The nine-month course is $1,200 for new students and $1,100 for returning students. Payment plans are available. Applications are currently being accepted online at https://www.inconcertsierra.org/composers-project/. Late applicants are also accepted.

Source: InConcert Sierra

Composers Project ensemble from July 2021 videotaping of final composition, from left, Kristen Autry, viola; Zoe Schlussel, violin; Eliza Hagy, composer & violin; Jia-mo Chen, cello.
Photo by Craig Silberman
Composers Project class field trip with Joe Flannery of United States Forest Service.
Photo by Craig Silberman

Musical landscape for young people


As a lifelong musician and lover of music, I’ve spent a good deal of time thinking about music, studying different instruments, and partaking in the amazing musical gifts this community offers in its generous sweep and variety of genres.

My daughter, Eva, like many children who live here, has had the privilege of growing up in a community overflowing with musical performers, performances and opportunities. Beginning as a toddler with “Music Together,” Eva moved on to piano lessons with the late Anna Gold, then to more piano with Joan Tumilty. She has also studied trumpet with Glenn Smith for many years.

Like many of her friends, Eva has participated in every possible music program from elementary school through high school. In 5th grade, she started trumpet with Ruth Mary Harrup, and went on to band and choir at both Seven Hills and Nevada Union. This translates to many hours of music played on any given day while in school as well as after school and on weekends.

Summer brings joyful immersion into Alasdair Fraser’s Sierra Fiddle Camp. Her father and I rarely experience a day without Eva’s trumpet, piano, singing, and humming weaving through the texture of our soundscapes.

Five years ago, Eva started studying with professional composer Mark Vance, in his brilliantly constructed Composer’s Program that teaches composition to middle and high school students. Mark has a special talent for igniting compositional interest in students and enormous capacity for guiding that interest into well-constructed pieces that express each student’s unique sensibilities. While several short films have been made about this program, it’s easy to imagine a full-length documentary about the creative relationships that are fostered between teacher and students, as well as students with each other.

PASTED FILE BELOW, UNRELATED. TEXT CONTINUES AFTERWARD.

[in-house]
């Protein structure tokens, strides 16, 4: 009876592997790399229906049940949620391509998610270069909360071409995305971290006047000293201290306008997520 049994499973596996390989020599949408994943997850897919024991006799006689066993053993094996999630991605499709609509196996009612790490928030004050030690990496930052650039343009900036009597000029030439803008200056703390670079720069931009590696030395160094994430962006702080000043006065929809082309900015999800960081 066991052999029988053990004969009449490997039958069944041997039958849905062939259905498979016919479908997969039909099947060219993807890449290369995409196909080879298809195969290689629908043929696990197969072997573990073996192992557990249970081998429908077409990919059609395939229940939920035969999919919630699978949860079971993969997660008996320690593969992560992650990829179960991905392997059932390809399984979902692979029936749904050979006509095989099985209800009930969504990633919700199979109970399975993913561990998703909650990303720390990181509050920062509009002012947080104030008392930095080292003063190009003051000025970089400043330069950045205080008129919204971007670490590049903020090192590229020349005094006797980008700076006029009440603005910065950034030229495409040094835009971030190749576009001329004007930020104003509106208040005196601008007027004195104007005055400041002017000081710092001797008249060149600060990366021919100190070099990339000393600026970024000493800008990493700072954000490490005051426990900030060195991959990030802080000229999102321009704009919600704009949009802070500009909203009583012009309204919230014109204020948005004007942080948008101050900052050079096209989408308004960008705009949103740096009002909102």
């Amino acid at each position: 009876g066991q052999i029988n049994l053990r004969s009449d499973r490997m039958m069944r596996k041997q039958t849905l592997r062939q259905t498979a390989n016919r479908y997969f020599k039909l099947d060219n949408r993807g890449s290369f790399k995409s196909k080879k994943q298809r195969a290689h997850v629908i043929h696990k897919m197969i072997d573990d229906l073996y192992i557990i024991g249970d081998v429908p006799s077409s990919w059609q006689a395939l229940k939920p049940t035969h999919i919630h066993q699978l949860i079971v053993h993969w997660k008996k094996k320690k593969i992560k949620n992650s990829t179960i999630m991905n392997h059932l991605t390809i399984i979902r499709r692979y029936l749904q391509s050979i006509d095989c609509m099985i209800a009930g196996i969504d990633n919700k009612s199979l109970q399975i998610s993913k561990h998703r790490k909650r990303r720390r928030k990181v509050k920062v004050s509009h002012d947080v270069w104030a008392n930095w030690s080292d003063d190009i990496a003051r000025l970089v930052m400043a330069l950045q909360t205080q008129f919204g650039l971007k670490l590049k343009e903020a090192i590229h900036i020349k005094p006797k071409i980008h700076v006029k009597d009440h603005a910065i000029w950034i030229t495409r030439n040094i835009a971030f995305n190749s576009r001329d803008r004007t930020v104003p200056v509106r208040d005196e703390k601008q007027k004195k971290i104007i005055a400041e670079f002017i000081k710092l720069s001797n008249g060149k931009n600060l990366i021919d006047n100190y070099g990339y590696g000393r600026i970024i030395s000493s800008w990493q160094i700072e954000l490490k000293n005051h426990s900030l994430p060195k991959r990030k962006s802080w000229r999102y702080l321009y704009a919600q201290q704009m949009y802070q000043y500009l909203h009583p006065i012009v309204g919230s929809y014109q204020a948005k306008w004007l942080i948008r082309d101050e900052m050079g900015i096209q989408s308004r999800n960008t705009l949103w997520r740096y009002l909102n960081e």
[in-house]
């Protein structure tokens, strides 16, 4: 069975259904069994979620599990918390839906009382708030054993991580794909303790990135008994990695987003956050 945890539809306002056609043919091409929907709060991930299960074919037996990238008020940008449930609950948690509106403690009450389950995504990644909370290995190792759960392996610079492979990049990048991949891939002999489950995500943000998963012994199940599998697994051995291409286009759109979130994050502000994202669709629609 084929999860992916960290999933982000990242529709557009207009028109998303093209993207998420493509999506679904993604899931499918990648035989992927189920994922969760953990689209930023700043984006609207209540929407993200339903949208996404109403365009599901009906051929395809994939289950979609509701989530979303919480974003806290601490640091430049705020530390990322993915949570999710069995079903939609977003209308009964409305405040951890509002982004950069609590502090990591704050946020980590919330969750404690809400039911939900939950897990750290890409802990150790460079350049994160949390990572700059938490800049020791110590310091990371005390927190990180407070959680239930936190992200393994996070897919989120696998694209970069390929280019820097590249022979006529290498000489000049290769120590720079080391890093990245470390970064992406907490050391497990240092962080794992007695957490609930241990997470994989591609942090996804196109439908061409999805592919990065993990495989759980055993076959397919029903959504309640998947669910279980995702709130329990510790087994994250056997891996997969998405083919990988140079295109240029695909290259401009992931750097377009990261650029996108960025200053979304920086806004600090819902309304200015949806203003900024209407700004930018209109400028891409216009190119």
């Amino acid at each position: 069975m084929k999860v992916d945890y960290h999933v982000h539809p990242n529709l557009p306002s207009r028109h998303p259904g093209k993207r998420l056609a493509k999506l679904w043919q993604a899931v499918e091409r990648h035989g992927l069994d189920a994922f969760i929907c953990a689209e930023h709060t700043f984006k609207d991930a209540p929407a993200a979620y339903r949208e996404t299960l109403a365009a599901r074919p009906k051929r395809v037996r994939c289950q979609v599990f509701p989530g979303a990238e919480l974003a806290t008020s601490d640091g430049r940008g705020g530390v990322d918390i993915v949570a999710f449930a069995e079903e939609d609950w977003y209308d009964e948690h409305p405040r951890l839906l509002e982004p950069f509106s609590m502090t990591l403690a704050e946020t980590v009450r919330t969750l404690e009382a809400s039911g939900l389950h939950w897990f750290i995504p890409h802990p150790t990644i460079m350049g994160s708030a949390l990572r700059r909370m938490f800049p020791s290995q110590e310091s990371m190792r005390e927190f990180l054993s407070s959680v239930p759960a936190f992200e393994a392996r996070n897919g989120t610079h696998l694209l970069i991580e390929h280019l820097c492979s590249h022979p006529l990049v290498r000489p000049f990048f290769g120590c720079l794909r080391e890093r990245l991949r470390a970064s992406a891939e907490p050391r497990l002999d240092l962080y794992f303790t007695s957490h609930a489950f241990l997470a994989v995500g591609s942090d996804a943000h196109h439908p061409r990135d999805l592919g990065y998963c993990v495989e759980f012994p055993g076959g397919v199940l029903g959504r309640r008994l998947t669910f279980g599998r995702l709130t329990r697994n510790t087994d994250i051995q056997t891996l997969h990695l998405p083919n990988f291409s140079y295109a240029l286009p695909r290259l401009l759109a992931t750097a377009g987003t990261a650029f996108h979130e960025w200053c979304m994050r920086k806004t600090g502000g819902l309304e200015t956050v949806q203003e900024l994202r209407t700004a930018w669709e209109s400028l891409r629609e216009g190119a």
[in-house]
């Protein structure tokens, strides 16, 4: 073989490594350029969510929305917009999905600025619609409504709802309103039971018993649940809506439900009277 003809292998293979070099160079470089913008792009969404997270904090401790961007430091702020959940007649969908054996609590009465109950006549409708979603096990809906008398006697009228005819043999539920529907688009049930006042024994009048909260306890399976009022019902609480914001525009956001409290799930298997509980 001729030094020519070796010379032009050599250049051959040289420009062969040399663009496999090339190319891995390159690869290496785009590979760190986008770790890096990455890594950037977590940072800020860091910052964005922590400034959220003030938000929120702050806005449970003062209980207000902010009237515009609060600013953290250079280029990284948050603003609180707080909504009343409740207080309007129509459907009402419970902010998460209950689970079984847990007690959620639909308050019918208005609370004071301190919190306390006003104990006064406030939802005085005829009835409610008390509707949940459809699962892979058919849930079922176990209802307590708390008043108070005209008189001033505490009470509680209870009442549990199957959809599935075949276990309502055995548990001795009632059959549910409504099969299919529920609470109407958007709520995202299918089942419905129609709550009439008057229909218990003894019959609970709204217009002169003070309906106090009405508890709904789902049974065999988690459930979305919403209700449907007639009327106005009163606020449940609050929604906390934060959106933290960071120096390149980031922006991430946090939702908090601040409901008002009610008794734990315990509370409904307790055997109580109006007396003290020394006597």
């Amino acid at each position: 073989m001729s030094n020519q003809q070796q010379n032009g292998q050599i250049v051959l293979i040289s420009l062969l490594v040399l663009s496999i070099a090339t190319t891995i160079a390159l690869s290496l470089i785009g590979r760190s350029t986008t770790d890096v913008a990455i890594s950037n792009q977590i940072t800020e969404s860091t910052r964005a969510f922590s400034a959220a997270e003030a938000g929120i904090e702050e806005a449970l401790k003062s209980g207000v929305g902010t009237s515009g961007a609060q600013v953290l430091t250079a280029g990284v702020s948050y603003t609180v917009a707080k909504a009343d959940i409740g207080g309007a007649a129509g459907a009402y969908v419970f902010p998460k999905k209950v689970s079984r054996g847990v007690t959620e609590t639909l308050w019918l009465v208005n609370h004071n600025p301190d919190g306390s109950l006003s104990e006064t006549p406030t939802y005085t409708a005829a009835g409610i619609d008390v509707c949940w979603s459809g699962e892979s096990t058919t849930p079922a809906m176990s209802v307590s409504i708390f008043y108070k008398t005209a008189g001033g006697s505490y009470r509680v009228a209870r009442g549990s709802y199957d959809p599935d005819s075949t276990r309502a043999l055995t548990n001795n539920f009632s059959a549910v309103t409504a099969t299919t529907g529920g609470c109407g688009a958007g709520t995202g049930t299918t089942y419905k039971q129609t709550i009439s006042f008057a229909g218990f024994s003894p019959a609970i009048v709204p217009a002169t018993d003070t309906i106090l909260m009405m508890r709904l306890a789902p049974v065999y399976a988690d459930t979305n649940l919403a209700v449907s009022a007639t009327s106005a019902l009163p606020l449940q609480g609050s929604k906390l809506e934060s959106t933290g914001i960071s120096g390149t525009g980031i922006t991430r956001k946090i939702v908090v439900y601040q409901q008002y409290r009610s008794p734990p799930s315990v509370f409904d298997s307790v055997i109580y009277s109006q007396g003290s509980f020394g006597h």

During her years in Mark’s program, Eva has composed many different musical arrangements, based on poems by Adrienne Rich, Mary Oliver, William Butler Yeats and Robert Frost, as well as in collaboration with local nonprofits and agencies, including Hospitality House, the Crocker Art Museum, SYRCL, Sierra Harvest and the US Forest Service. Notably, all pieces completed within the project are performed by professional musicians.

Children and young adults participating in InConcert Sierra’s Composer’s Program learn a variety of excellent life skills including research, public speaking, resume writing, composition software, and visioning and overseeing performances of their pieces. They learn what goes into musical composition and develop sensibilities about art, creativity, and music that easily transfer to writing, dancing, theatre and other forms of creative expression. They learn what steps are required to bring the seed of a creative idea to fruition.

While a good number of his students have gone on to pursue musical careers in performance, film and theater scoring, and other musical paths, Mark is clear about his prioritization of teaching skills that can be used in life in addition to music.

In the past year and a half we watched Mark pivot, seemingly effortlessly, to meet the needs of his students once Covid-19 prevented meeting in the usual way. The compositional results were better than ever. As father and stepfather to five young men, and an active grandfather to all of their children, Mark has an easy-going, unflappable, humorous approach to working with young people wherein he is able to meet each child at their individual skill level and set of interests to create works of art that will be noteworthy and beautiful.